Forests and the Green Economy Key Terms

Deforestation:
The Food and Agricultural Office of the United Nations (FAO) defines deforestation as the permanent depletion of forest cover to less than 10 percent.

Endangered Species:
According to the IUCN (International Union for Conservation of Nature), an endangered species is one that is considered to be facing a very high risk of extinction in the wild, as measured by an established set of criteria.

Extreme Poverty:
The World Bank defines extreme poverty as average daily consumption of $1.25 or less and means living on the edge of subsistence.

Forest Stewardship Council:
The Forest Stewardship Council (FSC) is a global, not-for-profit organization dedicated to the promotion of responsible forest management worldwide. FSC facilitates the development of standards, ensures monitoring of certified operations and protects the FSC trademark so consumers can choose products that come from well managed forests.

Green Economy:
The United Nations Environment Program (UNEP) defines the green economy as one that results in improved human well-being and social equity, while significantly reducing environmental risks and ecological scarcities…one which is low carbon, resource efficient and socially inclusive.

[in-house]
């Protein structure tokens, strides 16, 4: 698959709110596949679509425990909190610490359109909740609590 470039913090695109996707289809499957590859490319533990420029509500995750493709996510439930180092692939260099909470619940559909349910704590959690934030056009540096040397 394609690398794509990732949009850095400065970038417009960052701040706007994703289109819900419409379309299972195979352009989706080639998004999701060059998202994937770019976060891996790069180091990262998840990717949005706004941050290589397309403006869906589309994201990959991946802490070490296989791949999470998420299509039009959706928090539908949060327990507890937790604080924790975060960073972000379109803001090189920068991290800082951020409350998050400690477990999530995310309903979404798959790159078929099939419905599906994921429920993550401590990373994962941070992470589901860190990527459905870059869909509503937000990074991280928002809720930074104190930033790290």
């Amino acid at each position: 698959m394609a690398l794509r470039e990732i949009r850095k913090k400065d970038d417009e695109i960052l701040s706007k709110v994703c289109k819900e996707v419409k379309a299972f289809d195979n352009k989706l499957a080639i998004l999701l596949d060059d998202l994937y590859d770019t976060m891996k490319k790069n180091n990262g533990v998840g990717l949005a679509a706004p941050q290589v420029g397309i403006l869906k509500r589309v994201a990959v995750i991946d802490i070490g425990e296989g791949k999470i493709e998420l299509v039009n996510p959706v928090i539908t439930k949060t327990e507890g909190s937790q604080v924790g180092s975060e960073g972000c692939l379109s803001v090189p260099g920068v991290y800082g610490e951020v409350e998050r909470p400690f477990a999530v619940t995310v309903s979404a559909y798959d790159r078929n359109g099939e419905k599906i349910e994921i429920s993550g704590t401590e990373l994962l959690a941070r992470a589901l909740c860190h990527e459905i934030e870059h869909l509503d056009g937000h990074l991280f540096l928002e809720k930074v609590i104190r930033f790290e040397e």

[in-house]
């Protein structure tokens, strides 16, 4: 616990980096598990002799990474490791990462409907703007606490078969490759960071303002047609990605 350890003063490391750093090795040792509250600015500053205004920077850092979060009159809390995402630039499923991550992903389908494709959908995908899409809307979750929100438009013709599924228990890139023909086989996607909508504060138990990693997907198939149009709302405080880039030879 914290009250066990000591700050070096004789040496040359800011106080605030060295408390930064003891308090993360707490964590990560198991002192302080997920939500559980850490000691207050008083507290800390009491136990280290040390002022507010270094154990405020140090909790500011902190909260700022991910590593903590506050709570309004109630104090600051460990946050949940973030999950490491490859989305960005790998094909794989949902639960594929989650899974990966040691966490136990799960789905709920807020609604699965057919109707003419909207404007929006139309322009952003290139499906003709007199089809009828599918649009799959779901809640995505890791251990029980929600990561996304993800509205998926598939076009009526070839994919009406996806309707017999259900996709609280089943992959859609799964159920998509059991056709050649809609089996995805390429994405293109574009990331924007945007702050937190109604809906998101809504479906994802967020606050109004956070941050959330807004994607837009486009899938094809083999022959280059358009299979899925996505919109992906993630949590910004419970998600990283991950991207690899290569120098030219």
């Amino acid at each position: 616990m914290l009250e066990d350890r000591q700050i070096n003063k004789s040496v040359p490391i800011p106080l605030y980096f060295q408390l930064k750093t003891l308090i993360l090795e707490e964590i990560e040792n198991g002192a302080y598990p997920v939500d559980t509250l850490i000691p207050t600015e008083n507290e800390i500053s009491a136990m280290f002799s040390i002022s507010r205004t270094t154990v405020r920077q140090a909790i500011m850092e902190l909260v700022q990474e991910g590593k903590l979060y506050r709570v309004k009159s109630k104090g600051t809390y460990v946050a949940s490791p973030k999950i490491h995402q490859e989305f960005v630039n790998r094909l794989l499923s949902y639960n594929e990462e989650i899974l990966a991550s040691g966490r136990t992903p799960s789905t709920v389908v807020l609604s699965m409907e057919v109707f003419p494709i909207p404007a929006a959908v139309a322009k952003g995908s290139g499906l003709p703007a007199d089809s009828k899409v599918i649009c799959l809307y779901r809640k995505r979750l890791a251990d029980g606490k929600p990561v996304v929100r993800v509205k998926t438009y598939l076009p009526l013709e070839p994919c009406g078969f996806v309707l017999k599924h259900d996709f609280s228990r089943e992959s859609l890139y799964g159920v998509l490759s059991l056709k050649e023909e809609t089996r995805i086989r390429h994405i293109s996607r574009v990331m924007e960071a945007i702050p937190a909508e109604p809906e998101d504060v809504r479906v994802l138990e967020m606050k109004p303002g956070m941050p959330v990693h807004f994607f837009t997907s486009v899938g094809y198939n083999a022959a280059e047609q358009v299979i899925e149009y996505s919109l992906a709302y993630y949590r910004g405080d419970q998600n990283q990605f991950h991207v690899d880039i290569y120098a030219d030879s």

Non-Timber Forest Products:
The United Nations Food and Agriculture Organization (FAO) defines non-timber forest products as products of biological origin other than wood, derived from forests, other wooded land and trees outside forests.

Sustainable Forest Management:
The United Nations Food and Agriculture Organization (FAO) defines sustainable forest management as the stewardship and use of forests and forest lands in a way, and at a rate, that maintains their biodiversity, productivity, regeneration capacity, vitality and their potential to fulfill, now and in the future, relevant ecological, economic and social functions, at local, national, and global levels, and that does not cause damage to other ecosystems.

Sustainable Livelihood:
The Institute of Development Studies defines livelihood as the capabilities, assets (including both material and social resources) and activities required for a means of living. A livelihood is sustainable when it can cope with and recover from stresses and shocks and maintain or enhance its capabilities and assets, while not undermining the natural resource base.